Cervical and Lumbar Epidurals

If you are suffering from severe and chronic pain in the upper or lower back, neck, or legs, and it’s affecting your ability to function normally, you may want to consider an epidural steroid injection or ESI for short.  Read on to find out what it is, how it works, and if this may be a solution for you. 

What Is an ESI? 

An epidural steroid injection is an outpatient procedure that delivers relief from pain that originates around the spinal column. Medication such as a steroid or other anti-inflammatory is injected into what is called the “epidural space,” or space around the spinal cord. This injection reduces inflammation, giving immediate pain relief, and allowing the affected areas to heal over time.  

There are different types of ESIs that vary according to the injection site and the targeted area. Two of the most common are cervical epidurals, which treat pain and swelling in the neck or upper back region, and lumbar epidurals, which target pain in the lower back area or legs. 

Reasons for Getting a Cervical or Lumbar Epidural 

An epidural steroid injection may be right for you if you have:

  • Chronic back or leg pain after spinal surgery
  • Pain due to injuries to spinal nerves, vertebrae, and surrounding tissues
  • Pain due to bone spurs
  • Pain due to a herniated disc
  • Pain due to spinal stenosis (narrowing of the spinal canal)

What Are the Risks of an ESI?

Before deciding with your doctor if an epidural steroid injection is the right course of action for you, there are some risks involved with the procedure that you should be aware of. While most of these are very rare, there is a very small chance the following complications could happen:

  • Bleeding is rare and typically happens only if there is an underlying bleeding disorder.
  • Nerve Damage is very rare, especially due to the fact that the procedure is done with x-ray guidance.
  • Infection could happen on rare occasions, but it’s very unlikely. 
  • Dural Puncture Headache, while very rare, is a possible complication of a spinal puncture.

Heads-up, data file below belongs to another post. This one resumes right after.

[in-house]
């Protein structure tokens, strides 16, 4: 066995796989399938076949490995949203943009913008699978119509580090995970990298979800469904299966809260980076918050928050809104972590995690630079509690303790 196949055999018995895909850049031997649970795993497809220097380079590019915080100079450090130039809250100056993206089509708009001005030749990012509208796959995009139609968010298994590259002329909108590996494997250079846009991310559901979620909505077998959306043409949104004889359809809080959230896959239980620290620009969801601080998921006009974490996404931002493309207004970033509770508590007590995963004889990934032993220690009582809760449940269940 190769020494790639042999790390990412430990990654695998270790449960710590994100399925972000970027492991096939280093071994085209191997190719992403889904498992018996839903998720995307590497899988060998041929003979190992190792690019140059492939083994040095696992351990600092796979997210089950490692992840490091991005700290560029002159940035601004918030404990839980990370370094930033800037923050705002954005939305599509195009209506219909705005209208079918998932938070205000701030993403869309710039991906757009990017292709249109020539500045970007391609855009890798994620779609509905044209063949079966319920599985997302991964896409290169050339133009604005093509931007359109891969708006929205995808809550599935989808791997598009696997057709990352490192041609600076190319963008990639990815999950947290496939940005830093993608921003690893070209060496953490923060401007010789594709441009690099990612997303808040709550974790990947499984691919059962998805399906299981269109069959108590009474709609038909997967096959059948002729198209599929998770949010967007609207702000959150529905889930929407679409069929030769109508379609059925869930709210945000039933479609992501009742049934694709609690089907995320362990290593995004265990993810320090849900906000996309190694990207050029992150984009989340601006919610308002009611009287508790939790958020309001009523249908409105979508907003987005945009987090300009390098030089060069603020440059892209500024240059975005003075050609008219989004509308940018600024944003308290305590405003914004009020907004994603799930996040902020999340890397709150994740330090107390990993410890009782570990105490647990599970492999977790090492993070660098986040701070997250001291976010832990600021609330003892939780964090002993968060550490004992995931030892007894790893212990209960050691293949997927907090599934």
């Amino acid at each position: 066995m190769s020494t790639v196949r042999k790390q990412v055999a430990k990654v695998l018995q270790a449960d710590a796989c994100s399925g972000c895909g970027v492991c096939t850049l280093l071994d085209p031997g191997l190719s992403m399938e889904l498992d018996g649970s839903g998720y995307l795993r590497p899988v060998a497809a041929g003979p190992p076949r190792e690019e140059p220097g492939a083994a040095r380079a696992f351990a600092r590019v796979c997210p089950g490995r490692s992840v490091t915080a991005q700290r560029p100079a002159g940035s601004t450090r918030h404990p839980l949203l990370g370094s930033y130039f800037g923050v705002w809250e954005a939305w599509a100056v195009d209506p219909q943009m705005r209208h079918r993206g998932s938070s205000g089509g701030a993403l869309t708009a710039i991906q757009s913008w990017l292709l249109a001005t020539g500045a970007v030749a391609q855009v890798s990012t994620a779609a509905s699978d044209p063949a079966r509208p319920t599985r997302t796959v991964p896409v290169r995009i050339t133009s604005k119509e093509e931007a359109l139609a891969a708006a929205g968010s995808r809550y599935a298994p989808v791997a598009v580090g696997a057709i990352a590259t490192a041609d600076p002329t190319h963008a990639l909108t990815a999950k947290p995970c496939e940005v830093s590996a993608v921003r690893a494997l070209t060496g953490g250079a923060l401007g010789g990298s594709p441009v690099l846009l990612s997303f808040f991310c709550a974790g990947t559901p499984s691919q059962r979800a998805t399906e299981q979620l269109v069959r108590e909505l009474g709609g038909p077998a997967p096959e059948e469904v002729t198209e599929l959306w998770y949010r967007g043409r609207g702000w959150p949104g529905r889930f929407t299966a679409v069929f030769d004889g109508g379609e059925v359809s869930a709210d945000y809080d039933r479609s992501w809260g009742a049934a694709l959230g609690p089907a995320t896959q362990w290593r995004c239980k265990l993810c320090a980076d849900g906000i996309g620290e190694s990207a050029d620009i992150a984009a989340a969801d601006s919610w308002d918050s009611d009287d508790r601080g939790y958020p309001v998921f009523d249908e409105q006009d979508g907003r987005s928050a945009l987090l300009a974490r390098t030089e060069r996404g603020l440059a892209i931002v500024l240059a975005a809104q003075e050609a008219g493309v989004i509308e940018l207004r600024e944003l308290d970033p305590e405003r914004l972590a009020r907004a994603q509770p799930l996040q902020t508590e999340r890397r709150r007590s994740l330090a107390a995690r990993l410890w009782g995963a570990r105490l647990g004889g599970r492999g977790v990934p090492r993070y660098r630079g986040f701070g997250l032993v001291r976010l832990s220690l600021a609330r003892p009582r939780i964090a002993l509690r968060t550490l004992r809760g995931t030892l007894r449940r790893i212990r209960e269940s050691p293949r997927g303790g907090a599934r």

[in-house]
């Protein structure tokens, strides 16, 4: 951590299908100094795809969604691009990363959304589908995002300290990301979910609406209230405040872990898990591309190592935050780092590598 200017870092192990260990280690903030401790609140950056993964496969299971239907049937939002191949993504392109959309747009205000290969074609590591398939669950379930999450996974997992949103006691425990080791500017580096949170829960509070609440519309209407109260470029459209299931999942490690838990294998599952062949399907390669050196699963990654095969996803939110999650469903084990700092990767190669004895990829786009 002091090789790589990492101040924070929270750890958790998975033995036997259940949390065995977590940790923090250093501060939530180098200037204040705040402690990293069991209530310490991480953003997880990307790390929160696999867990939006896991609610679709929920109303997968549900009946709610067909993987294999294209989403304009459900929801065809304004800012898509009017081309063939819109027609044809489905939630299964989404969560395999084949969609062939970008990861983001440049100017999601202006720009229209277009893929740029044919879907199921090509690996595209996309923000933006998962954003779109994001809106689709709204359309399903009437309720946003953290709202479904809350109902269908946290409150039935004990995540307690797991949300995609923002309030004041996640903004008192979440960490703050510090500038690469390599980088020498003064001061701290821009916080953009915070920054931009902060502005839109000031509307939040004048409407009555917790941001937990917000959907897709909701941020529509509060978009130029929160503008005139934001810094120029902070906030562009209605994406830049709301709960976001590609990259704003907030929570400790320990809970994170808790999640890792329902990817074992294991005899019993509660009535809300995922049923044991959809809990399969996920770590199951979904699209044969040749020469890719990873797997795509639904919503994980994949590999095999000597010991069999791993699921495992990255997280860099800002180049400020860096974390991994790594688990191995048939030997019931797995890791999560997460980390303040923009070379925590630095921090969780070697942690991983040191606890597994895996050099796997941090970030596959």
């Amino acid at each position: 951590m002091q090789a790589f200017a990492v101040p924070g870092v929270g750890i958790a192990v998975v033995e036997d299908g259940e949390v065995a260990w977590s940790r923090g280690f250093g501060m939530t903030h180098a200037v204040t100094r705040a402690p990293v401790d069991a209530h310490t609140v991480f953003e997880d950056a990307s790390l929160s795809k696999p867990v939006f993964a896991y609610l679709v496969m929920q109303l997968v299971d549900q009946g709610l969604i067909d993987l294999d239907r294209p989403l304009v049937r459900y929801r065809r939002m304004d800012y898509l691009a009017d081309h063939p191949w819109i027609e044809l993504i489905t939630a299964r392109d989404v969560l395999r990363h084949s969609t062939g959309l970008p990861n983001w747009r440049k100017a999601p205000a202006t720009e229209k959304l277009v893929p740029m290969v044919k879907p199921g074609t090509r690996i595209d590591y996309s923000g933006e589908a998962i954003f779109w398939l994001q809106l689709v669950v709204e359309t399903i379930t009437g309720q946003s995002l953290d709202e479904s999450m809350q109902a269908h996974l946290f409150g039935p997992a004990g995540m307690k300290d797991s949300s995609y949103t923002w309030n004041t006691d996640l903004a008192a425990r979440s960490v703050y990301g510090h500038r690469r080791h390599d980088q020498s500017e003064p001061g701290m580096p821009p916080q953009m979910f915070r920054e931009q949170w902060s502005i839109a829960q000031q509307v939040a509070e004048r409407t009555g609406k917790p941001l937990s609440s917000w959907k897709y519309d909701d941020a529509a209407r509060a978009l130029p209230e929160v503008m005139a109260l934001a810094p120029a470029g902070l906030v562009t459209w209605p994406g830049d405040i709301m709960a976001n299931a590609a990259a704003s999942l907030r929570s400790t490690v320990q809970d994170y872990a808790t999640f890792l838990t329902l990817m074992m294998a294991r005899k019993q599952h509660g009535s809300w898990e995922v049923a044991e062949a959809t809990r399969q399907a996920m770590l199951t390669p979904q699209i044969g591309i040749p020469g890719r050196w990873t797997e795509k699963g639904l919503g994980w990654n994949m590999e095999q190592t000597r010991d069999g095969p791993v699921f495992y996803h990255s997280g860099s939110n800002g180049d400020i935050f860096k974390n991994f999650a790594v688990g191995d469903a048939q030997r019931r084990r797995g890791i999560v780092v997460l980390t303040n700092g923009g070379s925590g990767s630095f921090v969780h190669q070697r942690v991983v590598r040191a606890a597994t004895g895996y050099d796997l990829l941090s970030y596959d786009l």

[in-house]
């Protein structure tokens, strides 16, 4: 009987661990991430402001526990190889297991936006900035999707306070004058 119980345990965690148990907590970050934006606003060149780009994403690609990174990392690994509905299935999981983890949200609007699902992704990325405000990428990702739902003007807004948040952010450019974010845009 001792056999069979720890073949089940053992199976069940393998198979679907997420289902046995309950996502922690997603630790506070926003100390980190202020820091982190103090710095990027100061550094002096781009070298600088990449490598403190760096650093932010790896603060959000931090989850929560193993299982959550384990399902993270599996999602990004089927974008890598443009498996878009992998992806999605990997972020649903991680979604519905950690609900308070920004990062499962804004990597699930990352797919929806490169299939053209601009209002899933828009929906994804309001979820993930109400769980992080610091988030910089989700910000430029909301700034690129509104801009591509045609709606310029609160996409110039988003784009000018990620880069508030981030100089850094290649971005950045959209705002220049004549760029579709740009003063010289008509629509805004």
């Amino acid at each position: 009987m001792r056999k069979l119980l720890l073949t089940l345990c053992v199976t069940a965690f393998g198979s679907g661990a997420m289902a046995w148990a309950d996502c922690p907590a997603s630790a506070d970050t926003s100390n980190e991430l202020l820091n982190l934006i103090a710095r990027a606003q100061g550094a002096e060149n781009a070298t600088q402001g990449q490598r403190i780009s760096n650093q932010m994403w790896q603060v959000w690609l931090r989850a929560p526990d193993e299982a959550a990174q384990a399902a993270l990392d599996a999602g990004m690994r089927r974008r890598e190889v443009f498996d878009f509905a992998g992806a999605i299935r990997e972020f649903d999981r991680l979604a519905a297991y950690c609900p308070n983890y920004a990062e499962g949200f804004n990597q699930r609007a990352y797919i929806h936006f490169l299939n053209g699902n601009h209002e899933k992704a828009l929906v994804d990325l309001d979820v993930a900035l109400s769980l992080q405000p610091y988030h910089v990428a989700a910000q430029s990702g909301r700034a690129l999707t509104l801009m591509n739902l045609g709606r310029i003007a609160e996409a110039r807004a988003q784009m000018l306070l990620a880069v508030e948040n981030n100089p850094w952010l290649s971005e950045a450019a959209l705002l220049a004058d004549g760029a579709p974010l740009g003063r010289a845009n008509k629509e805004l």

How Is an Epidural Steroid Injection Done? 

Depending on where you are experiencing pain, the injection site of an ESI will vary.  For a cervical epidural, the injection site will be around the neck, and for a lumbar epidural, it will be around the lower back.  

The procedure begins with a local anesthetic injected into the skin and underlying tissue of the epidural site. The small, quick discomfort that is felt from the needle prick of the anesthetic will make the rest of the procedure pain-free and comfortable.  

With x-ray guidance, a larger needle is then inserted into the numbed area. The steroid or anti-inflammatory medication is then injected into the epidural space that is affected.  

What Can Be Expected After Getting an ESI?

The biggest expectation of an epidural steroid injection is pain relief. Some patients may experience some immediate relief, while for many others it may take a few days, or even up to a week.  As with any procedure or medication, there may be some temporary side effects such as an increase in pain, changes to the menstrual cycle, anxiety, sleeplessness, fever, and facial flushing. However, usually, ESIs are tolerated very well, and the benefits far outweigh any side effects that may occur. 

The pain relief from an epidural steroid injection may last up to several months and sometimes even longer. Often times, ESIs are done periodically, until the issue has been resolved.  Along with the injection, your doctor may recommend some sort of physical therapy as well.  

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